“We Must Choose Manhood”: Masculinity, Sex, and Authority in Evangelical Purity Manuals

In 2017, author and former youth pastor Joshua Harris launched a Kickstarter campaign for a documentary with an unusual premise: he would travel across the country listening to people tell him how his book ruined their lives. Twenty years earlier, then-21-year-old Harris wrote I Kissed Dating Goodbye (1997), an evangelical missive promoting traditional gender roles, courtship with the intention of marriage, and an intense, almost obsessive devotion to sexual purity. The book became immensely popular, arriving as it did at the height of the True Love Waits movement and the accompanying push for abstinence-only sex education programs in many public-school districts. I Kissed Dating Goodbye—and the scores of other similar books promoting sexual purity and a conservative Christian approach to gender and sexuality that it spawned—shaped an entire generation of evangelical Christian teenagers' and young adults' worldviews. These guidebooks promote patriarchal values in updated, "hip" guises, hoping to reproduce conservative evangelical views of gender and sexuality in the next generation. In Jesus and John Wayne: How White Evangelicals Corrupted a Faith and Fractured a Nation (2020), historian Kristin Kobes Du Mez argues that white American evangelicals from the 1970s onward should be understood primarily as a group united as much by common cultural touchstones and political affiliations as by shared theology. The election of Donald Trump, she avers, is the culmination of evangelicals' embrace of "militant masculinity, an ideology that enshrined patriarchal authority and condones the callous display of power, at home and abroad."[1] As cultural touchstones, evangelical purity manuals helped to normalize and justify this combination of Christian faith and patriarchal masculinity. An examination of evangelical purity manuals of the late 1990s and early 2000s reveals how these books combined traditional Christian literary techniques such as testimony and parable with popular culture and dominant patriarchal values to reinforce the kind of hegemonic masculinity that made Trump appealing as an icon of conservative Christianity.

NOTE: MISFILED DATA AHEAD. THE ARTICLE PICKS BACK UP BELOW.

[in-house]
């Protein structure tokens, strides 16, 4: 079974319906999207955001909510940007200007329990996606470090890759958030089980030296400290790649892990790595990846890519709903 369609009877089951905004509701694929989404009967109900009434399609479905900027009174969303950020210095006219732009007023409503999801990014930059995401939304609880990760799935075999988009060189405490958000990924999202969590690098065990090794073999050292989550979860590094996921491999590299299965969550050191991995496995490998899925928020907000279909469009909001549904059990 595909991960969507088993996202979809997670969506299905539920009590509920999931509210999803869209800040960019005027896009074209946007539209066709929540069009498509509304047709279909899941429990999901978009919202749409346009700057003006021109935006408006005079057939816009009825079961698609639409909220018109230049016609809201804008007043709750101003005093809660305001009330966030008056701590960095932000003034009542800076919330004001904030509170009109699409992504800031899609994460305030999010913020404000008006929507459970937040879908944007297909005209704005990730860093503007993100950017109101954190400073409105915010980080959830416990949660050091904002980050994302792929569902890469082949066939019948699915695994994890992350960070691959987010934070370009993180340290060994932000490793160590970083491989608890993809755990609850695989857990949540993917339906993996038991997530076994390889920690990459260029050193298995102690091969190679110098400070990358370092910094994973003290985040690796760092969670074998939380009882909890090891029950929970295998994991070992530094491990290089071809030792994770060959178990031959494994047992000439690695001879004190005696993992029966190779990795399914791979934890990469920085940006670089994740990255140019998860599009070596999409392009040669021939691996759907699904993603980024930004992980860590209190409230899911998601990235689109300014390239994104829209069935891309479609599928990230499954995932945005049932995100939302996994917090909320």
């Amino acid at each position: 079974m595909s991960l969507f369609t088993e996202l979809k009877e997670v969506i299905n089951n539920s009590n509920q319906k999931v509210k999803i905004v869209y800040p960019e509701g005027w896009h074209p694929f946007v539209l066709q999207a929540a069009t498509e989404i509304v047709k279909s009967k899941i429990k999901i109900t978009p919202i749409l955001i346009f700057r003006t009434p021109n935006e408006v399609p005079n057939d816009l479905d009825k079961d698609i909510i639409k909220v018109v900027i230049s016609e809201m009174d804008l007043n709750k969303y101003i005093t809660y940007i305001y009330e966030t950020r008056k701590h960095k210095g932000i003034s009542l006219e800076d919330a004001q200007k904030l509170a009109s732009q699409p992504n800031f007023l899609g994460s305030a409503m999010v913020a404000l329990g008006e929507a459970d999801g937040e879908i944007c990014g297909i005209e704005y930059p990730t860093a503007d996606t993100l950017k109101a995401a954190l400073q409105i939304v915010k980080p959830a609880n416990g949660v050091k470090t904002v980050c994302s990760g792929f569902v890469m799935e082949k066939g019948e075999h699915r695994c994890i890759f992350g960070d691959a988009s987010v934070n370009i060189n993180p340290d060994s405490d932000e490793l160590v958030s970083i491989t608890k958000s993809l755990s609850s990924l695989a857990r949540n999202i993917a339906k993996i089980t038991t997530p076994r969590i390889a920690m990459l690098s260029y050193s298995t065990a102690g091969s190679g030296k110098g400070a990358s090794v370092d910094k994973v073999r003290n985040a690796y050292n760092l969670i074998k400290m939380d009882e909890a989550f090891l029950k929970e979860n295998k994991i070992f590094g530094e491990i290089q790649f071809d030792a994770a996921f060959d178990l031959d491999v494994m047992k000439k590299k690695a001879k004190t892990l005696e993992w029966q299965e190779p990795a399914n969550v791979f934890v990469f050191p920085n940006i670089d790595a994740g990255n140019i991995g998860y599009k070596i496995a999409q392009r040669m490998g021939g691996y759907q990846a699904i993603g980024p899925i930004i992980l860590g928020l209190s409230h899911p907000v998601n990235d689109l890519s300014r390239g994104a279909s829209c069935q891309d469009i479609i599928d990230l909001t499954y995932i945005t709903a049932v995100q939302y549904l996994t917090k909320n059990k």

This is a companion discussion topic for the original entry at http://spectrummagazine.org/node/12050
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It feels like this study is like determining the state of one’s health with a slit lamp. Such a laser focus on a religious group smacks of some kind of personal wrangle.

Sexual roles were set before Eden. Men do the heavy lifting and women nurture children - surprise! Of course, the recent social revolution doesn’t actually change anything. Men are not only stronger than women in the traditional sense, but have now usurped womanhood altogether. Women are now not the only ones able to have babies (if convenient), but men who are not able to exhibit optimum male prowess, can now gather metals in sports, sidelining all female competition by getting the proper injection of hormones. Male dominance still wins (in case you thought this was about equity and equality).